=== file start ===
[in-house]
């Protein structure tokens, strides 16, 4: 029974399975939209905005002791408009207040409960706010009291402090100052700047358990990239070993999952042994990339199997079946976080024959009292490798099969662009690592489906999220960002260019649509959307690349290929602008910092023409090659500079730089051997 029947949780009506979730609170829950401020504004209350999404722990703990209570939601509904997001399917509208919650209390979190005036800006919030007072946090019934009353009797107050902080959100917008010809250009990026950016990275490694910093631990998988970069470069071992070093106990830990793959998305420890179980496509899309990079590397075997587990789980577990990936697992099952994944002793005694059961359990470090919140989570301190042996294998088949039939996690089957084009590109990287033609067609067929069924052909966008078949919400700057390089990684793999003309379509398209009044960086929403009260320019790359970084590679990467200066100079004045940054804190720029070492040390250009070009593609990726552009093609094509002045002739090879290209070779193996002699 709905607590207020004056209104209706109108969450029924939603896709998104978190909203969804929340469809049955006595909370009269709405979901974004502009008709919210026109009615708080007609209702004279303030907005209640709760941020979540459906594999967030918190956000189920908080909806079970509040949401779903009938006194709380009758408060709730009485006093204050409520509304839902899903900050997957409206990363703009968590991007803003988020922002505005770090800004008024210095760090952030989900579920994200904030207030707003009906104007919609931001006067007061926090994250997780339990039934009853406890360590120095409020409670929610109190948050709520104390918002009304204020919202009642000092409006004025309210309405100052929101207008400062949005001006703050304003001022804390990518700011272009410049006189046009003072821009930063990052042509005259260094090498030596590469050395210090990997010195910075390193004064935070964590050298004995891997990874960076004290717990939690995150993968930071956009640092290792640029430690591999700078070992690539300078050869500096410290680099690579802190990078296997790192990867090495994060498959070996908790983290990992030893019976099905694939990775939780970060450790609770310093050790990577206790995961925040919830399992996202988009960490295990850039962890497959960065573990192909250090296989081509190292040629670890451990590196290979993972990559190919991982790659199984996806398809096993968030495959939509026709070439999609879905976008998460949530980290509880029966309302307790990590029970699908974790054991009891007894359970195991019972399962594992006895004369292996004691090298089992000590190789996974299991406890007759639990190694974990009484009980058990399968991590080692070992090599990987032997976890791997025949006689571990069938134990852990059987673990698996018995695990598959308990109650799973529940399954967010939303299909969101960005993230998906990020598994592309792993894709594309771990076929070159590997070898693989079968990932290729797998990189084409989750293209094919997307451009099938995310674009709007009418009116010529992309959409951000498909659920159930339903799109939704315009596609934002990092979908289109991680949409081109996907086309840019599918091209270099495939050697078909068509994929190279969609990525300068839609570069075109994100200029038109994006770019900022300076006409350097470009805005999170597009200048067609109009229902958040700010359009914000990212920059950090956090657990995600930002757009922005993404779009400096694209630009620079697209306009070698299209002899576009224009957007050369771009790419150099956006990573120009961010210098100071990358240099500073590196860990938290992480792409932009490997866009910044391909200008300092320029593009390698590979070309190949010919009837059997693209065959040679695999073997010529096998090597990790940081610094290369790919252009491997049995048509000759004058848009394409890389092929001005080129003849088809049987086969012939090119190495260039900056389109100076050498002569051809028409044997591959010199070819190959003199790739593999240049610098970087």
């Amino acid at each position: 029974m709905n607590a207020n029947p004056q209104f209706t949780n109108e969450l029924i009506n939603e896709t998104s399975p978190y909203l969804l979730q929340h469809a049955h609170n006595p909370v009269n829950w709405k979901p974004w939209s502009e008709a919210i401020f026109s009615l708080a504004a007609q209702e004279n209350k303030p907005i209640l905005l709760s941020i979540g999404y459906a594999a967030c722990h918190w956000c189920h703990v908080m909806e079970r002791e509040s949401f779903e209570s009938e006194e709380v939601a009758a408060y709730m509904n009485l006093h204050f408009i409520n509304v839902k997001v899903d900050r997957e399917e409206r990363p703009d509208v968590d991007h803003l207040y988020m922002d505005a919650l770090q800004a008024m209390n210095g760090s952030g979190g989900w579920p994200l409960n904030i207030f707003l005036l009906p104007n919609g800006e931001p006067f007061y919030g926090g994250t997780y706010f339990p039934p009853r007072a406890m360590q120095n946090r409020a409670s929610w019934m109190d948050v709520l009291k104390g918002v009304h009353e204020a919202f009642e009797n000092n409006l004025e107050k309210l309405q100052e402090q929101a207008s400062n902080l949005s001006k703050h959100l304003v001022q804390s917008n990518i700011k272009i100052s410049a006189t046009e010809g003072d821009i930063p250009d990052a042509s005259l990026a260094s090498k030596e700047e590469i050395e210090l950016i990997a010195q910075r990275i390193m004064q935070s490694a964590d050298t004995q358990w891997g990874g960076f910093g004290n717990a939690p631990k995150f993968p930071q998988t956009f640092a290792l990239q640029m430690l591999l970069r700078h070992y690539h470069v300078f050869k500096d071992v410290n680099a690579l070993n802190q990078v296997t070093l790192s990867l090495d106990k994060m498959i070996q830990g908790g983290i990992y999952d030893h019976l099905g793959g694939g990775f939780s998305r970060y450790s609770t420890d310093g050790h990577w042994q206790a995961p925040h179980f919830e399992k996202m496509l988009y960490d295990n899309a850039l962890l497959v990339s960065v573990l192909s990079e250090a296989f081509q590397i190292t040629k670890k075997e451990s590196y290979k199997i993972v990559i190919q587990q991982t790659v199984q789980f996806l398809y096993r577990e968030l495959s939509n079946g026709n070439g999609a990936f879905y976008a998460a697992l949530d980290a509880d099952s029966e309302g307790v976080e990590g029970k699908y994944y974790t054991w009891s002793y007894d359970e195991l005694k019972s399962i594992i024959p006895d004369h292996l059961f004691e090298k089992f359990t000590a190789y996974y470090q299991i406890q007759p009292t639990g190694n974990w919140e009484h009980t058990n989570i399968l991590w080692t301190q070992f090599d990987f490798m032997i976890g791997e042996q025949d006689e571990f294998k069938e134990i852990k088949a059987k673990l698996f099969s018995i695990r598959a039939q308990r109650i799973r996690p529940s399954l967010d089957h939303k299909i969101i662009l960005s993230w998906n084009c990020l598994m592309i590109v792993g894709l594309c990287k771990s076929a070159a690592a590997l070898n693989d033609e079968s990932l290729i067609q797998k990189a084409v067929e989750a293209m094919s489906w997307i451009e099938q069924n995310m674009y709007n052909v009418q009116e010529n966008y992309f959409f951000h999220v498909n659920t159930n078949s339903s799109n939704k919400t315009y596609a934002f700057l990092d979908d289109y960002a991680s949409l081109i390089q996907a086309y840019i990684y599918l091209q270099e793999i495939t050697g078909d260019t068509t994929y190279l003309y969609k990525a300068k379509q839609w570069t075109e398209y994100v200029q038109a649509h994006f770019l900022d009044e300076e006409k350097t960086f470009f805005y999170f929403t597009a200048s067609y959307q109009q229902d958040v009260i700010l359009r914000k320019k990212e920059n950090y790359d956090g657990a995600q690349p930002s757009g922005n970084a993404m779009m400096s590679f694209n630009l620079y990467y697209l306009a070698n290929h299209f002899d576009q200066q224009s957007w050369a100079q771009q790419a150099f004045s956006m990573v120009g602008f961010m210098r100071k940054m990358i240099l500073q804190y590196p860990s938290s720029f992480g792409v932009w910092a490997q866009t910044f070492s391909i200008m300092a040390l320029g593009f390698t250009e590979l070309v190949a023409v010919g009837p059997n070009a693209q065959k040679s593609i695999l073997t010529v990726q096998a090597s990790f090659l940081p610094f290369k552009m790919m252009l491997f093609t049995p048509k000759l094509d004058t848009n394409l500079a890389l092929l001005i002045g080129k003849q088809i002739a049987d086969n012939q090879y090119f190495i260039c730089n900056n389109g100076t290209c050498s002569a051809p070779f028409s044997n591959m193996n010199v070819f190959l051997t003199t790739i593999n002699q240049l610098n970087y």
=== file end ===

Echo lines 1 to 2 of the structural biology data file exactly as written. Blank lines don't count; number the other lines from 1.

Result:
[in-house]
């Protein structure tokens, strides 16, 4: 029974399975939209905005002791408009207040409960706010009291402090100052700047358990990239070993999952042994990339199997079946976080024959009292490798099969662009690592489906999220960002260019649509959307690349290929602008910092023409090659500079730089051997 029947949780009506979730609170829950401020504004209350999404722990703990209570939601509904997001399917509208919650209390979190005036800006919030007072946090019934009353009797107050902080959100917008010809250009990026950016990275490694910093631990998988970069470069071992070093106990830990793959998305420890179980496509899309990079590397075997587990789980577990990936697992099952994944002793005694059961359990470090919140989570301190042996294998088949039939996690089957084009590109990287033609067609067929069924052909966008078949919400700057390089990684793999003309379509398209009044960086929403009260320019790359970084590679990467200066100079004045940054804190720029070492040390250009070009593609990726552009093609094509002045002739090879290209070779193996002699 709905607590207020004056209104209706109108969450029924939603896709998104978190909203969804929340469809049955006595909370009269709405979901974004502009008709919210026109009615708080007609209702004279303030907005209640709760941020979540459906594999967030918190956000189920908080909806079970509040949401779903009938006194709380009758408060709730009485006093204050409520509304839902899903900050997957409206990363703009968590991007803003988020922002505005770090800004008024210095760090952030989900579920994200904030207030707003009906104007919609931001006067007061926090994250997780339990039934009853406890360590120095409020409670929610109190948050709520104390918002009304204020919202009642000092409006004025309210309405100052929101207008400062949005001006703050304003001022804390990518700011272009410049006189046009003072821009930063990052042509005259260094090498030596590469050395210090990997010195910075390193004064935070964590050298004995891997990874960076004290717990939690995150993968930071956009640092290792640029430690591999700078070992690539300078050869500096410290680099690579802190990078296997790192990867090495994060498959070996908790983290990992030893019976099905694939990775939780970060450790609770310093050790990577206790995961925040919830399992996202988009960490295990850039962890497959960065573990192909250090296989081509190292040629670890451990590196290979993972990559190919991982790659199984996806398809096993968030495959939509026709070439999609879905976008998460949530980290509880029966309302307790990590029970699908974790054991009891007894359970195991019972399962594992006895004369292996004691090298089992000590190789996974299991406890007759639990190694974990009484009980058990399968991590080692070992090599990987032997976890791997025949006689571990069938134990852990059987673990698996018995695990598959308990109650799973529940399954967010939303299909969101960005993230998906990020598994592309792993894709594309771990076929070159590997070898693989079968990932290729797998990189084409989750293209094919997307451009099938995310674009709007009418009116010529992309959409951000498909659920159930339903799109939704315009596609934002990092979908289109991680949409081109996907086309840019599918091209270099495939050697078909068509994929190279969609990525300068839609570069075109994100200029038109994006770019900022300076006409350097470009805005999170597009200048067609109009229902958040700010359009914000990212920059950090956090657990995600930002757009922005993404779009400096694209630009620079697209306009070698299209002899576009224009957007050369771009790419150099956006990573120009961010210098100071990358240099500073590196860990938290992480792409932009490997866009910044391909200008300092320029593009390698590979070309190949010919009837059997693209065959040679695999073997010529096998090597990790940081610094290369790919252009491997049995048509000759004058848009394409890389092929001005080129003849088809049987086969012939090119190495260039900056389109100076050498002569051809028409044997591959010199070819190959003199790739593999240049610098970087």